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  1. says

    When I was learning to sew at school in the 60s, it was most definitely girls only. The boys did basket weaving while we did sewing for 4 years in Primary School. At High School, again sewing was girls only, as was cooking, while the boys did woodwork and metalwork. When I went to Teacher’s College in the 70s, we were all able to do the same subjects and so I chose woodwork, which I then taught to both boys and girls when I started teaching. Sewing was no longer taught by then in Primary School, only High School.

    • Justine says

      I bet those boys got really good at making baskets! Whata random skill to teach?I wonder why they taught that to boys? So interesting!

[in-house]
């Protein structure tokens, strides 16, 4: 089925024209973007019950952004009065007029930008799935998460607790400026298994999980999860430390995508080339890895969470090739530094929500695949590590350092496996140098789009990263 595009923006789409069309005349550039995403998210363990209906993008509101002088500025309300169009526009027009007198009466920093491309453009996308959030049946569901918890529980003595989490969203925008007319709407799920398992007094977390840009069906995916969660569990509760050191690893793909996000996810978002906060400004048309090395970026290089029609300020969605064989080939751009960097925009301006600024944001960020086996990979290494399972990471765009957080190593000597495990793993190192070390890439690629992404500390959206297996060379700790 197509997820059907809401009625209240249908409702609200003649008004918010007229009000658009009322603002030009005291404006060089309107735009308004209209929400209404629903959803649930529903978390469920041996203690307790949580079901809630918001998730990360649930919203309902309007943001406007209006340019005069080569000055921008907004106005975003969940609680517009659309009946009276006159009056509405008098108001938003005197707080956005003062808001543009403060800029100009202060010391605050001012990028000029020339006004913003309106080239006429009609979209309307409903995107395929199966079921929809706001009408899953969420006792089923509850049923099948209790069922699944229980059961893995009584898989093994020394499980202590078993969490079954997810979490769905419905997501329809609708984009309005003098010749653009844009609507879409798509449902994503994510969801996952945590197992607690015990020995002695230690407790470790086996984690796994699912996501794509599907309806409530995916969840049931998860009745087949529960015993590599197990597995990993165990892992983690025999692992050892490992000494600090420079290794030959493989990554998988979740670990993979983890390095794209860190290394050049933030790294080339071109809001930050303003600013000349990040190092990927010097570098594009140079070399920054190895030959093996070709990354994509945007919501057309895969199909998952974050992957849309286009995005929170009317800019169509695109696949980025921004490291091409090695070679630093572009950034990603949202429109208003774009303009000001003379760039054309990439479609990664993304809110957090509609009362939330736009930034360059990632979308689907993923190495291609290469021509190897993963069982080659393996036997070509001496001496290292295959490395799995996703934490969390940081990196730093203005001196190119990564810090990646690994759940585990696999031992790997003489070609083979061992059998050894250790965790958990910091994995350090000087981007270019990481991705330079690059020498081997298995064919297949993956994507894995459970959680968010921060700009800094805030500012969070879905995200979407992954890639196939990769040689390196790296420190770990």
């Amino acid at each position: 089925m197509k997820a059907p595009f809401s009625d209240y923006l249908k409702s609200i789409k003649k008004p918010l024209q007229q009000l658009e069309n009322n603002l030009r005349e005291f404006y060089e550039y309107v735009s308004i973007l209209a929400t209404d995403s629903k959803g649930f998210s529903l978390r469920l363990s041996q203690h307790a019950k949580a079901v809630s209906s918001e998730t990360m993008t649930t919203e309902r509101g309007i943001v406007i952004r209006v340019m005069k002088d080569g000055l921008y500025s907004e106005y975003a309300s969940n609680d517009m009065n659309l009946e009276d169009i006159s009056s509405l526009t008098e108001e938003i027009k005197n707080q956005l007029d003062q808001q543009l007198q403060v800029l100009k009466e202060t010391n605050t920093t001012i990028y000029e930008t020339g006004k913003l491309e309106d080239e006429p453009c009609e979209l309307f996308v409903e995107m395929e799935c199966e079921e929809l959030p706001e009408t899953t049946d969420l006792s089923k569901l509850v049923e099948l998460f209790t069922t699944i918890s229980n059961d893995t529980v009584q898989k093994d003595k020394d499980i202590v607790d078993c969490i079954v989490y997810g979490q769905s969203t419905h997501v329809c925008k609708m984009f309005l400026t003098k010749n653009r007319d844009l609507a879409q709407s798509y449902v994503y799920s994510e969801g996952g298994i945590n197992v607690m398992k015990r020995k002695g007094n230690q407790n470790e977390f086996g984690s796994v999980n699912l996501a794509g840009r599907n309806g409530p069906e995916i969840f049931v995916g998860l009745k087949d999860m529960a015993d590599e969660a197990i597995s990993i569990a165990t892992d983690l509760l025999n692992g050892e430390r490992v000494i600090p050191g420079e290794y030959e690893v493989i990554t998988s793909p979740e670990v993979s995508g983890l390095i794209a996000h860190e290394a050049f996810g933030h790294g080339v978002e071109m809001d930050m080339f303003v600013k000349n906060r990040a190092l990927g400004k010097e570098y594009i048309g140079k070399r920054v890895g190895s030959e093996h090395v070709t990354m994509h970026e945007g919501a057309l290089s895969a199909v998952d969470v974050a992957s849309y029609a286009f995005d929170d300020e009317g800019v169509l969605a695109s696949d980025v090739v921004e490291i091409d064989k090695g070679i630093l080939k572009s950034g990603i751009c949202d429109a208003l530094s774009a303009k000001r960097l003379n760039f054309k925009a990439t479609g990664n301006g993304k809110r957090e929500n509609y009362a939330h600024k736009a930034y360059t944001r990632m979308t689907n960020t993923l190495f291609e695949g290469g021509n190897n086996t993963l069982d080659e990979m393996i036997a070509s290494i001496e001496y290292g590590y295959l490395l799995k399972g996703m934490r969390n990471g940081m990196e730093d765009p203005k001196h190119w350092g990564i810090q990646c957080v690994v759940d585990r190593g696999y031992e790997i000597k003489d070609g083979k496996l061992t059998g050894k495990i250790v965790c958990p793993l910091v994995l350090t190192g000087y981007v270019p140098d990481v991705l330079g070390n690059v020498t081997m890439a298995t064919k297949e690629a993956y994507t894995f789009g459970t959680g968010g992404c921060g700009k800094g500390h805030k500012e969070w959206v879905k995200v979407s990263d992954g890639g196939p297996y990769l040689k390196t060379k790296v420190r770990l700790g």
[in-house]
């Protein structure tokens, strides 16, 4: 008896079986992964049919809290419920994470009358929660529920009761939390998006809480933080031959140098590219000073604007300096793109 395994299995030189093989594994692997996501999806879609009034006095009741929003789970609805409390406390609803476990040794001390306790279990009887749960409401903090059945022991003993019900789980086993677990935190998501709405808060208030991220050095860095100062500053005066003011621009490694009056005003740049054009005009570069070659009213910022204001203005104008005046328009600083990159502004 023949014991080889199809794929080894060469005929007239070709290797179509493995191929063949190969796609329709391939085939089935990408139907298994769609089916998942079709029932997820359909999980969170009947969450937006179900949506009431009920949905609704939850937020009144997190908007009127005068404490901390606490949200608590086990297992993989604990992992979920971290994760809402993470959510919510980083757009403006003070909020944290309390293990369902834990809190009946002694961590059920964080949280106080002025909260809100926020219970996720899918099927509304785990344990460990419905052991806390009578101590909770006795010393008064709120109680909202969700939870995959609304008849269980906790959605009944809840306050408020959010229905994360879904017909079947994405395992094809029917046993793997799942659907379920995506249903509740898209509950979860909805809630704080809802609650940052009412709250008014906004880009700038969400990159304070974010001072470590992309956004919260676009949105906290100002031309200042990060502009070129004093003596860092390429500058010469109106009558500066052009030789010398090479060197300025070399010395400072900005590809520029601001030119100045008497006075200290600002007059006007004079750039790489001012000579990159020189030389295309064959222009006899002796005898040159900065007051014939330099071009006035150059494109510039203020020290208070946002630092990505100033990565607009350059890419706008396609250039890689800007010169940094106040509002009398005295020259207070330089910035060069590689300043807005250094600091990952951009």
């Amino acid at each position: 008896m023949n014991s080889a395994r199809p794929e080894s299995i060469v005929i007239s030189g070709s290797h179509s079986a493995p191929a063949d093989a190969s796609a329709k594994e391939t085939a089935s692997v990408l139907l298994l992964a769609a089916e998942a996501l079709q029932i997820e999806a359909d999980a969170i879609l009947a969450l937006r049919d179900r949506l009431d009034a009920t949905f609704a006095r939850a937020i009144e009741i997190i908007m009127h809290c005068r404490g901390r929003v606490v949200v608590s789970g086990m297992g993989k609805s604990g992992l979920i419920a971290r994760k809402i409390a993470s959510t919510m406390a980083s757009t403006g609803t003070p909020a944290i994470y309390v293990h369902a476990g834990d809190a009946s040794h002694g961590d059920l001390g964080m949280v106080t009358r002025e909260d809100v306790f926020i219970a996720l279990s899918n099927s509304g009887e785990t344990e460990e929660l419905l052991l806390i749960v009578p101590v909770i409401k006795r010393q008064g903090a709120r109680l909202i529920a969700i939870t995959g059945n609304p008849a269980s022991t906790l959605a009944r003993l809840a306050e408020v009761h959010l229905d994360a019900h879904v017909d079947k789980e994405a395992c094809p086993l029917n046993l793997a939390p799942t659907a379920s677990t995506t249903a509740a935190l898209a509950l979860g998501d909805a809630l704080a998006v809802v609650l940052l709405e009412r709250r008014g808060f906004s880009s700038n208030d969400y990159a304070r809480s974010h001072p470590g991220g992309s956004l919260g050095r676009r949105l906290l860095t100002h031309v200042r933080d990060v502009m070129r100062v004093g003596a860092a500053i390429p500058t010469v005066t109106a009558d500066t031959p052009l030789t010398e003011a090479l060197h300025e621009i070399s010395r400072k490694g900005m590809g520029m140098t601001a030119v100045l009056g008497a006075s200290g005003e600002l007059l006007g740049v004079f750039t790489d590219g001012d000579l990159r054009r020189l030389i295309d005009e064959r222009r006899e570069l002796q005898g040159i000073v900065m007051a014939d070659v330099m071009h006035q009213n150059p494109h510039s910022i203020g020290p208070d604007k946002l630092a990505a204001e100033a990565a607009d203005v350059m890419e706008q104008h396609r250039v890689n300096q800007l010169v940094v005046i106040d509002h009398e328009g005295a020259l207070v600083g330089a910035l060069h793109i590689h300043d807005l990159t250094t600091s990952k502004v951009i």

2. says

    So interesting how the pendulum continues to swing in all things, sewing included. In my home economics course in high school (graduated 2006), boys and girls did all of it together. I think patience was more the issue than gender. Everything is so fast paced now that those people I know who express an interest in learning to sew will probably a) never get around to it or b) become disinterested once they realize how much of a learning curve there is. Of course, there are still those who possess a natural talent for sewing and related textile arts. I think my daughter might be a natural. She is two next week and has the most incredible fine motor skills and loves to handle pins and guide fabric (with assistance) through the machine. It’s exciting for me to see her interested in sewing, but I absolutely don’t want to push her. I just can’t wait to see where her interests and career will lie. 🙂